The art: Mauricet is the artist on the first tale and I love everything about this story’s design. The look of fear on the characters’ faces, especially Chewbacca, is great. The backgrounds of practically every panel are filled with droids or aliens and it makes Marquinn an interesting place to visit. Page 4, panels three through five are hilarious. If the entire issue had just been Chewie in the spa I would have been happy. I really like seeing one of the Pau’an, as those characters look fierce and weren’t seen enough in Revenge of the Sith. The chase is terrific, with lots of running, jumping, and crashing into objects. The sequence in the bottom three panels on 7 was excellent. The way in which Han exits the casino was hysterical. I’d love to see Mauricet back anytime on this book. “Spy Games” is illustrated by Arianna Florean, with assistant inker Michele Pasta. The characters look terrific, as if they were from an animated adventure, though the bounty hunter is a little too smooth for me. Netal, Kallus, and Solo have the best reactions to events in this issue, with Bazine looking wonderfully frustrated by the end of the story. Overall grades: “Chewie’s Day Off” A and “Spy Games” A-

The colors: “Chewie’s Day Off” is colored by Charlie Kirchoff and his work is spectacular. Space is colored a vivid blue to make the environment dark and it allows the Falcon to be an instant eye catcher. The skies of Marquinn are a pale orange, giving it a sunny flavor and making Chewbacca’s shaggy browns pop off the page. Droids and aliens are brightly colored making them beautiful to look upon no matter how strange their design. The red flight suit that Candroon wears has him as a stark spot anywhere on this world. There’s also some neat work done with reds for the interior of the casino. I love the colors of this tale. Florean is not only the artist of the second tale but the colorist, along with assistant colorist Adele Matera. The colors for this tale aren’t as showy as the first since the main settings are the interior of an Imperial Shuttle and a desert world. However, the colorists do have exceptional shading done on characters and objects to make them realistic, the sky of the world is a neat pale blue, and IG-88’s visual sensors gleam in crimson. A solid job. Overall grades: “Chewie’s Day Off” A+ and “Spy Games” A-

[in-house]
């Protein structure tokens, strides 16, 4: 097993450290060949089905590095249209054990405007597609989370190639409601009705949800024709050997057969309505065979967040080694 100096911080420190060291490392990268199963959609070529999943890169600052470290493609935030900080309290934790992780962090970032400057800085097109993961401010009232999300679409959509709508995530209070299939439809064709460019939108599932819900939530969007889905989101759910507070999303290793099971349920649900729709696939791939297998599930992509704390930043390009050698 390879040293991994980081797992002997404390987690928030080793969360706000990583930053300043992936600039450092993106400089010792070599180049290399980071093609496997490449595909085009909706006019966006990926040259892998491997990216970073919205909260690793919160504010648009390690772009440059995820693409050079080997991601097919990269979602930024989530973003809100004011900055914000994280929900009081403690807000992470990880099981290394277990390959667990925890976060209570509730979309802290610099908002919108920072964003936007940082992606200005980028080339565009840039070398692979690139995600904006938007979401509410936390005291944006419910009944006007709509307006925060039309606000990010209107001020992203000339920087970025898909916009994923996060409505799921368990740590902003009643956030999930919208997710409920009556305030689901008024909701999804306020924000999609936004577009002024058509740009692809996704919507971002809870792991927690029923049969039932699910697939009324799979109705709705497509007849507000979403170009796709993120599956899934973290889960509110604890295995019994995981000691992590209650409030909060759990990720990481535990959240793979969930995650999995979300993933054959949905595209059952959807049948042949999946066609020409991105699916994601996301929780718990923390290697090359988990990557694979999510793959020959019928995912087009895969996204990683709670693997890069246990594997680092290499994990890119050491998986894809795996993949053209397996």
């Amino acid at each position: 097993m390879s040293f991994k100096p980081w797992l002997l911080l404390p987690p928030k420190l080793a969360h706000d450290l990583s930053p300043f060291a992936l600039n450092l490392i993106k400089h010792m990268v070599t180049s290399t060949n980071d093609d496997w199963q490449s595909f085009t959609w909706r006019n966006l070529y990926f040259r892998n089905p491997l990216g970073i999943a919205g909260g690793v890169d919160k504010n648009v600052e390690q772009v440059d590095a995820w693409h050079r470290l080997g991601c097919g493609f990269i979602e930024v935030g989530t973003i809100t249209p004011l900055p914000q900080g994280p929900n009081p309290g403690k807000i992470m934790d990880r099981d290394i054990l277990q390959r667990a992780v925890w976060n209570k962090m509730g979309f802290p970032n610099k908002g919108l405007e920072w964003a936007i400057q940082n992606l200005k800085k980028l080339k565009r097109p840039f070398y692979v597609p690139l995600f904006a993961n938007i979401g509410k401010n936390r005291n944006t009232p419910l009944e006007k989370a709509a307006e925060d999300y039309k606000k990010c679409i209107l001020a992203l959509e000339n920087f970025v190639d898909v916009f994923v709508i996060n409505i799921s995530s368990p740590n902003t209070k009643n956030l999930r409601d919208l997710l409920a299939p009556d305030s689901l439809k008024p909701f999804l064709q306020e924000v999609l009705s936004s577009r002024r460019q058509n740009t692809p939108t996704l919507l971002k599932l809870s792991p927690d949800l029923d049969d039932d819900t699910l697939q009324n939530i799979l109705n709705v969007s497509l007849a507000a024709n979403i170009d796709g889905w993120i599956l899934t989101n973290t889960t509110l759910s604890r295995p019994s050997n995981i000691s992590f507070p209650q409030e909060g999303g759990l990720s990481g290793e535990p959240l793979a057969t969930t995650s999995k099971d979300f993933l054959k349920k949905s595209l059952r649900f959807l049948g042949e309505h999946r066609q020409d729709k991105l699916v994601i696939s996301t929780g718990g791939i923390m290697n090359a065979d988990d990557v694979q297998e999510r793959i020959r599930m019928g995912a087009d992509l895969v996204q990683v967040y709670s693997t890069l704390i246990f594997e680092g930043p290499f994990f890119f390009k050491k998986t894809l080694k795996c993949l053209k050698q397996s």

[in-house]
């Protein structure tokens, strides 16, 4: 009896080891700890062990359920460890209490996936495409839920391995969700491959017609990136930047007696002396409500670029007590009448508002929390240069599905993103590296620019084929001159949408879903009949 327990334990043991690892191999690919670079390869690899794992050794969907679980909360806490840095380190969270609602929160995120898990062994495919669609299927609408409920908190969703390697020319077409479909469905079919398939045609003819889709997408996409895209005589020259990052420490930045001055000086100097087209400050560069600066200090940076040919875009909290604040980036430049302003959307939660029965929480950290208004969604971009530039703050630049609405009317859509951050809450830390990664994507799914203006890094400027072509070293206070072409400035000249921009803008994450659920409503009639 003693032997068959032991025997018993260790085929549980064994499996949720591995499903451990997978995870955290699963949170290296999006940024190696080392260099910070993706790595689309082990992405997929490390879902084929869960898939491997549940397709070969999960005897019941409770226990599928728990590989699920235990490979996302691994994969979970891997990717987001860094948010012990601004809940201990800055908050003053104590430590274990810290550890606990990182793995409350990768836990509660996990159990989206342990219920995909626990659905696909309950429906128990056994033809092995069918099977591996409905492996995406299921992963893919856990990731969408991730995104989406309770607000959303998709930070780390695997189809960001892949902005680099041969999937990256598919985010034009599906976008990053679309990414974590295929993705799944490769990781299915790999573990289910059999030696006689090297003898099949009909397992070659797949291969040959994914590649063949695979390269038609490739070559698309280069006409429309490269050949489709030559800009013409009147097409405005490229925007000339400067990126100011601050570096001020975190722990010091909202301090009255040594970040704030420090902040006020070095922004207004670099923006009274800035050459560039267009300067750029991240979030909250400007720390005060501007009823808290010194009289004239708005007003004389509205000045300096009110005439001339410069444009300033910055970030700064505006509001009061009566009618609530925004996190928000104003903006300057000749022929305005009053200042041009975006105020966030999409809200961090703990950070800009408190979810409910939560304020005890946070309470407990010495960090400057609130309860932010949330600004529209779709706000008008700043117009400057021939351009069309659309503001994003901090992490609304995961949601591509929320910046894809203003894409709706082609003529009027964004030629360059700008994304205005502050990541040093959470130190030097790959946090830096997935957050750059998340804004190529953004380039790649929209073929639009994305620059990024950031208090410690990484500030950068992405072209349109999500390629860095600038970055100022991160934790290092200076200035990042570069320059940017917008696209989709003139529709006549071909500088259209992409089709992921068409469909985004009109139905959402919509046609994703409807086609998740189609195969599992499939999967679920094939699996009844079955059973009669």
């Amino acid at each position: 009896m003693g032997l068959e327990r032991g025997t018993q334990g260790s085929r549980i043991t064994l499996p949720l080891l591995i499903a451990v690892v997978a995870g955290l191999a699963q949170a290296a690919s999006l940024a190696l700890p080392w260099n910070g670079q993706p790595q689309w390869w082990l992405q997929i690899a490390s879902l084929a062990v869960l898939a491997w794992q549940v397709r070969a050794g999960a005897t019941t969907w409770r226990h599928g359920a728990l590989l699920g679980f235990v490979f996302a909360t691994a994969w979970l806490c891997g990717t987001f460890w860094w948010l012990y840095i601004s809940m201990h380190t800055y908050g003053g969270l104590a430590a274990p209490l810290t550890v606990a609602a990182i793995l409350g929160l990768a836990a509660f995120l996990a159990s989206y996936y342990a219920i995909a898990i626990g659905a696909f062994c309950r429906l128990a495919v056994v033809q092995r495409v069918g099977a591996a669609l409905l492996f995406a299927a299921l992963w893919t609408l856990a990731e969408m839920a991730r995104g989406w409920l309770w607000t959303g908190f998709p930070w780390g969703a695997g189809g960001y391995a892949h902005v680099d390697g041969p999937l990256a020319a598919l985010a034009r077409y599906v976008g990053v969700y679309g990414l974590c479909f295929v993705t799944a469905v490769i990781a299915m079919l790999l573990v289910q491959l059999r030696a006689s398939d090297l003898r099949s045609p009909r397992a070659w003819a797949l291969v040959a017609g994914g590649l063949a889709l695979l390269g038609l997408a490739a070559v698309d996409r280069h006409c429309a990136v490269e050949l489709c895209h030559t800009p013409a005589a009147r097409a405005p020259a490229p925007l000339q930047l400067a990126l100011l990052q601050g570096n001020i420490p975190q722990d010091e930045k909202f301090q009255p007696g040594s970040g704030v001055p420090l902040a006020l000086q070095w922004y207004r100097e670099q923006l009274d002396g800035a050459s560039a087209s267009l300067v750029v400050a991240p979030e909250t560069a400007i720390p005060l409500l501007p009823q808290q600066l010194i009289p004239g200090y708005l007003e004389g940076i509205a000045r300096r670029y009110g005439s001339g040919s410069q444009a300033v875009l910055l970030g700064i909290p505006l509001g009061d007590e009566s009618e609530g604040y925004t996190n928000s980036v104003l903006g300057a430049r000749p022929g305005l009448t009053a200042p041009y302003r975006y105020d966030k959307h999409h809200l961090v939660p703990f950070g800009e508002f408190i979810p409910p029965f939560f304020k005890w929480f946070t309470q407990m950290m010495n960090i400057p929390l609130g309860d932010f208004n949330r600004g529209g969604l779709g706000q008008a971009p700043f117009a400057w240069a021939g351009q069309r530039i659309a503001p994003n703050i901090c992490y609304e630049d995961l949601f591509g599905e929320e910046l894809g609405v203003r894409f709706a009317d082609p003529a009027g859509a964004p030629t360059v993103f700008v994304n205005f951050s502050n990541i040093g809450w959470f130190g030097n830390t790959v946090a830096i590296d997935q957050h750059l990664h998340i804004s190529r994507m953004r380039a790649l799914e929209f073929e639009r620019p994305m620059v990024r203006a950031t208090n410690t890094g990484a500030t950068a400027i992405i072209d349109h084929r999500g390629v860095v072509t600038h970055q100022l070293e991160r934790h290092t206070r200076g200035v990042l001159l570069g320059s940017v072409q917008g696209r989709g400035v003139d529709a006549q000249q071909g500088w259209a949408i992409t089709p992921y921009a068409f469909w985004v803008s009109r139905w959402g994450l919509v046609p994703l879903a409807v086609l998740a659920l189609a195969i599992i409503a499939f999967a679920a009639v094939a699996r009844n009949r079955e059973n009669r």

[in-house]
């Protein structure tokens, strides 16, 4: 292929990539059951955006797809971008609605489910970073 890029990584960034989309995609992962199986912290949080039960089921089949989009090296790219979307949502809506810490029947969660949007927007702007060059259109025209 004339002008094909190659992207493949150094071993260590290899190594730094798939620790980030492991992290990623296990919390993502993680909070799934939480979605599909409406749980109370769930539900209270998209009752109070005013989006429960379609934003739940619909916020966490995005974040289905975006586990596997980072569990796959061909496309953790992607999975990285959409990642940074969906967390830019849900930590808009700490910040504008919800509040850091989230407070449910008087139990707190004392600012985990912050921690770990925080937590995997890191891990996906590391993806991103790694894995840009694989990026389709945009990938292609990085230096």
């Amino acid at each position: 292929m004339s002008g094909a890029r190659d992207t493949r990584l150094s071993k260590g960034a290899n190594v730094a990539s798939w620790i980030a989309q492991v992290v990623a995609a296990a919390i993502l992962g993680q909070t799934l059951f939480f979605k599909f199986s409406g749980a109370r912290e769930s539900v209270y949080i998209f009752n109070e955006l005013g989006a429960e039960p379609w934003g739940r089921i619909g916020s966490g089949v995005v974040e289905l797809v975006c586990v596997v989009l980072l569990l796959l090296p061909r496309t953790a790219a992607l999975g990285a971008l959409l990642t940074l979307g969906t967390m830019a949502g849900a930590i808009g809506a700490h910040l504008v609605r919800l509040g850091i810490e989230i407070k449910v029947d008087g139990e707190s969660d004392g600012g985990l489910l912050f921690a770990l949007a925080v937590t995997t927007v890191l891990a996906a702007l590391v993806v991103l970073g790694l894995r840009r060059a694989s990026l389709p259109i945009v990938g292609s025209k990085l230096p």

The letters: Both stories are lettered by Tom B. Long who creates the issue’s dialogue and droid dialogue (the same font), Wookiee speech, sounds, and the tease for next issue. I don’t like that droid dialogue and others’ dialogue is differed only by the shape of the balloon containing their speech. They should be different fonts to visually emphasize how different they are from air breathers. This would make IG-88 truly inhuman. Chewie’s speech looks tiny throughout, with his roars contained within dialogue balloons. This made him come off quiet, or I could just be spoiled by his larger utterances in Marvel Comics. The sounds are spectacular, with most of them in the first tale, though the latter has a great WHOOOSH. Overall grade: B

The final line: This issue answers the burning question how a Wookiee relieves stress and it’s a hoot. Plenty of fun in the first tale and a great tease of more to come from a supporting character from Episode VII. The visuals are great on both tales, keeping the scares safe for younger readers and entertaining for the older fans. Great Star Wars entertainment. Overall grade: A-

To order a print copy go to

To order a digital copy go to

To see the covers visit my Instagram account: patrickhayesscifipulse

Patrick Hayes was a contributor to the Comic Buyer's Guide for several years with "It's Bound to Happen!" and he's reviewed comics for TrekWeb and TrekCore. He's taught 8th graders English for 20 years and has taught high school English for five years and counting. He reads everything as often as he can, when not grading papers or looking up Star Trek, Star Wars, or Indiana Jones items online.
    No Comment